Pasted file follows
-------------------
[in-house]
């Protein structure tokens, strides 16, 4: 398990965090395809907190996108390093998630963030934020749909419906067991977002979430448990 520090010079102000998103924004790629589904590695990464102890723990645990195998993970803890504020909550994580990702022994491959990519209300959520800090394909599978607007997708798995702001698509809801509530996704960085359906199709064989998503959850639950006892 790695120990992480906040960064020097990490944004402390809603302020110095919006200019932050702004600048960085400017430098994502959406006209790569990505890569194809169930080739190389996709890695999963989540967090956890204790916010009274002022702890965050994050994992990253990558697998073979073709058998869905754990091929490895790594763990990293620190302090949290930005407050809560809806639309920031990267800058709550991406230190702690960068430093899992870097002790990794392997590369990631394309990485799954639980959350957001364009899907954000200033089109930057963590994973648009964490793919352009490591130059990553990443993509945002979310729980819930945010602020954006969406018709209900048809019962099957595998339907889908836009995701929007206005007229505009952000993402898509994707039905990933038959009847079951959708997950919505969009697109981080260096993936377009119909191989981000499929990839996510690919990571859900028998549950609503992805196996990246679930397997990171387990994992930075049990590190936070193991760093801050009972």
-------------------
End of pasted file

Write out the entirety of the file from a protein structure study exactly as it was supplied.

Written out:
[in-house]
């Protein structure tokens, strides 16, 4: 398990965090395809907190996108390093998630963030934020749909419906067991977002979430448990 520090010079102000998103924004790629589904590695990464102890723990645990195998993970803890504020909550994580990702022994491959990519209300959520800090394909599978607007997708798995702001698509809801509530996704960085359906199709064989998503959850639950006892 790695120990992480906040960064020097990490944004402390809603302020110095919006200019932050702004600048960085400017430098994502959406006209790569990505890569194809169930080739190389996709890695999963989540967090956890204790916010009274002022702890965050994050994992990253990558697998073979073709058998869905754990091929490895790594763990990293620190302090949290930005407050809560809806639309920031990267800058709550991406230190702690960068430093899992870097002790990794392997590369990631394309990485799954639980959350957001364009899907954000200033089109930057963590994973648009964490793919352009490591130059990553990443993509945002979310729980819930945010602020954006969406018709209900048809019962099957595998339907889908836009995701929007206005007229505009952000993402898509994707039905990933038959009847079951959708997950919505969009697109981080260096993936377009119909191989981000499929990839996510690919990571859900028998549950609503992805196996990246679930397997990171387990994992930075049990590190936070193991760093801050009972």